The significance of this project is the development of a novel photoactivated collagen dressing with demonstrated bactericidal effects, minimal toxic effects and low susceptibility to mechanisms of microbial resistance in an effort to ultimately expand the armamentarium of antimicrobial agents for the management of wound infections. Approximately 2 million patients develop hospital-acquired (nosocomial) infections with surgical wound infections being the most common. It has been reported that 1 of every 24 (4.1%) patients who have inpatient surgery in the US develops a wound infection. These infections are substantial in terms of their impact on morbidity, mortality and resource use. As many as 100,000 deaths and staggering costs of $3.5B annually are associated with wound infections. In the US wound infections increase costs of hospitalization by more than $3,000/patient. While the conventional treatment of infections includes both focused and broad-spectrum antibiotics there has been a continuing and alarming trend of microbial resistance to these agents. This resistance is believed to occur as a result of chromosomal mutation, inductive expression of a latent chromosomal genes or exchange of genetic material via transformation, bacteriophage transduction, or plasmid conjugation. In-vitro and in-vivo experiments were successfully performed during Phase I. It was demonstrated that the light activated dressings significantly inhibits bacterial growth in-vitro, including biofilm scenarios. In addition, the effect is robust, reducing bacterial loads in-vivo in infected incision, wound abscess and pressure ulcer models. Similar results were obtained for Staphylococcus aureus, MRSA, Pseudomonas aeruginosa and Escherichia coli infections. The current proposal specifically aims to further refine the use of photoactivated antimicrobial collagen technology as a wound treatment to augment wound closure and healing, thereby reducing the incidence of acute and chronic wound infections. The studies performed will provide important preclinical results designed to optimize materials for human clinical studies and FDA approval.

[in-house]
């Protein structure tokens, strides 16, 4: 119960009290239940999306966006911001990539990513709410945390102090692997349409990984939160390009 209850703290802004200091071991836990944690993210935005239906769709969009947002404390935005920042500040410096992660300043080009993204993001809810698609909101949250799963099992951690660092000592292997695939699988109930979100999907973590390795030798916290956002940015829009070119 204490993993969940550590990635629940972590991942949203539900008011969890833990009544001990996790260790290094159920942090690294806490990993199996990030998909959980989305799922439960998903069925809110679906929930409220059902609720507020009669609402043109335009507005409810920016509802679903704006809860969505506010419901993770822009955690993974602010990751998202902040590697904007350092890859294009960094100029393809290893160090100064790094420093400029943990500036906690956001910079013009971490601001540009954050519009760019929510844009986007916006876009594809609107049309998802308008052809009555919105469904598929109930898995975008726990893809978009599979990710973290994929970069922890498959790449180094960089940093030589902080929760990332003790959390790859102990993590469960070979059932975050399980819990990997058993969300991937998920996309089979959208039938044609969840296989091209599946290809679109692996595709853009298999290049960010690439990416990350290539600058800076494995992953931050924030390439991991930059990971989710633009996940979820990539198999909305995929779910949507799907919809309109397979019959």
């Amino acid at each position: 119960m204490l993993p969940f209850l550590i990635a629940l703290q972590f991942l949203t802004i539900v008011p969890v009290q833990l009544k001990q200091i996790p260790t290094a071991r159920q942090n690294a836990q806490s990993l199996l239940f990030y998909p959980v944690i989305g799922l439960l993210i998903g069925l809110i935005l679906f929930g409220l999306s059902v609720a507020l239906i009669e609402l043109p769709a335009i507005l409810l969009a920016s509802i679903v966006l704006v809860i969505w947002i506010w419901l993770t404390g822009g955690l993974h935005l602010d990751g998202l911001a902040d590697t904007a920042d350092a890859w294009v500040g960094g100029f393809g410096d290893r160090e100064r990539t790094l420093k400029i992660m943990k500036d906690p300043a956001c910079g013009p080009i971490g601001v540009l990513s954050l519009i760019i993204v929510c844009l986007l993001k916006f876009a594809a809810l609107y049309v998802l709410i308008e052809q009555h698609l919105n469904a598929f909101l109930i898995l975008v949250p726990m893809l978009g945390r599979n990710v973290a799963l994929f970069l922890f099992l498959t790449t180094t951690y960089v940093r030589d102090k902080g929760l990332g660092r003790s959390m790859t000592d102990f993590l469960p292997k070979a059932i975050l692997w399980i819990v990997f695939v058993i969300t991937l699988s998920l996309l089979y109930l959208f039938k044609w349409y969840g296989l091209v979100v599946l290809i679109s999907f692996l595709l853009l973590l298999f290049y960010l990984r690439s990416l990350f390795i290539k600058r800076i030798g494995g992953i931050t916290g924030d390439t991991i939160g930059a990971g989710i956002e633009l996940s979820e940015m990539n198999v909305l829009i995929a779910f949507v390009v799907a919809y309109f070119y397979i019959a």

Millions of surgical and iatrogenic wounds occur on an annual basis. Each requires appropriate management to facilitate healing, reduce the potential for infection and minimize disability and scarring. Wound infection and related complications increase the cost of care by nearly $9000 per occurrence and prolong hospital stays. At the same time, bacterial resistance to antibiotics is increasing at an alarming rate, with community acquired MRSA (Methicillin-resistant Staphylococcus aureus) prevalence approaching 50% in several communities based on wound culture data. This project aims to develop a novel strategy using a combination of visible light and redox-active chromophores to expand the armamentarium of antimicrobial agents for the management of surgical wounds.